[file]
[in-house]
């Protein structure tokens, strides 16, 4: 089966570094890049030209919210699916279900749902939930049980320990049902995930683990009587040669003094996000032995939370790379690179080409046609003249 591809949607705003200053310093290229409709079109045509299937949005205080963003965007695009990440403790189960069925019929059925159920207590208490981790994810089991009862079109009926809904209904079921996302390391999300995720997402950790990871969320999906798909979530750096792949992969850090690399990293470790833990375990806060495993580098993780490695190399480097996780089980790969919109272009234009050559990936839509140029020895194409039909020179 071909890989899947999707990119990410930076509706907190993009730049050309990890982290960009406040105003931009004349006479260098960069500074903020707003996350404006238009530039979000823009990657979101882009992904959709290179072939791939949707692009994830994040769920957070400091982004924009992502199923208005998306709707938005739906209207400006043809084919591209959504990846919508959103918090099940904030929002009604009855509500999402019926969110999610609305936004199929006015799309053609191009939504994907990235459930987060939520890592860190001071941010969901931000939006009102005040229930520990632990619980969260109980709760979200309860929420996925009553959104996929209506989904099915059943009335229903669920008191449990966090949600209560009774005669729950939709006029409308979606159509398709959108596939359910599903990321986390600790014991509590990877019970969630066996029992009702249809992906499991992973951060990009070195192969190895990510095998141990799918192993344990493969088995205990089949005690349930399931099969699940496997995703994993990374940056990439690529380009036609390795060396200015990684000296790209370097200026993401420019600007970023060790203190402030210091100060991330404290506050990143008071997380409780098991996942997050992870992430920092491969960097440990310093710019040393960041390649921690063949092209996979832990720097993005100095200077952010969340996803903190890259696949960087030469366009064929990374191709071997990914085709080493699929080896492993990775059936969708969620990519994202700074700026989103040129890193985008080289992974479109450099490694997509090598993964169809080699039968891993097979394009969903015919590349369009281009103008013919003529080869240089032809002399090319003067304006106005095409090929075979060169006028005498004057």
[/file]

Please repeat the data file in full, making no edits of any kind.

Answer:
[in-house]
């Protein structure tokens, strides 16, 4: 089966570094890049030209919210699916279900749902939930049980320990049902995930683990009587040669003094996000032995939370790379690179080409046609003249 591809949607705003200053310093290229409709079109045509299937949005205080963003965007695009990440403790189960069925019929059925159920207590208490981790994810089991009862079109009926809904209904079921996302390391999300995720997402950790990871969320999906798909979530750096792949992969850090690399990293470790833990375990806060495993580098993780490695190399480097996780089980790969919109272009234009050559990936839509140029020895194409039909020179 071909890989899947999707990119990410930076509706907190993009730049050309990890982290960009406040105003931009004349006479260098960069500074903020707003996350404006238009530039979000823009990657979101882009992904959709290179072939791939949707692009994830994040769920957070400091982004924009992502199923208005998306709707938005739906209207400006043809084919591209959504990846919508959103918090099940904030929002009604009855509500999402019926969110999610609305936004199929006015799309053609191009939504994907990235459930987060939520890592860190001071941010969901931000939006009102005040229930520990632990619980969260109980709760979200309860929420996925009553959104996929209506989904099915059943009335229903669920008191449990966090949600209560009774005669729950939709006029409308979606159509398709959108596939359910599903990321986390600790014991509590990877019970969630066996029992009702249809992906499991992973951060990009070195192969190895990510095998141990799918192993344990493969088995205990089949005690349930399931099969699940496997995703994993990374940056990439690529380009036609390795060396200015990684000296790209370097200026993401420019600007970023060790203190402030210091100060991330404290506050990143008071997380409780098991996942997050992870992430920092491969960097440990310093710019040393960041390649921690063949092209996979832990720097993005100095200077952010969340996803903190890259696949960087030469366009064929990374191709071997990914085709080493699929080896492993990775059936969708969620990519994202700074700026989103040129890193985008080289992974479109450099490694997509090598993964169809080699039968891993097979394009969903015919590349369009281009103008013919003529080869240089032809002399090319003067304006106005095409090929075979060169006028005498004057």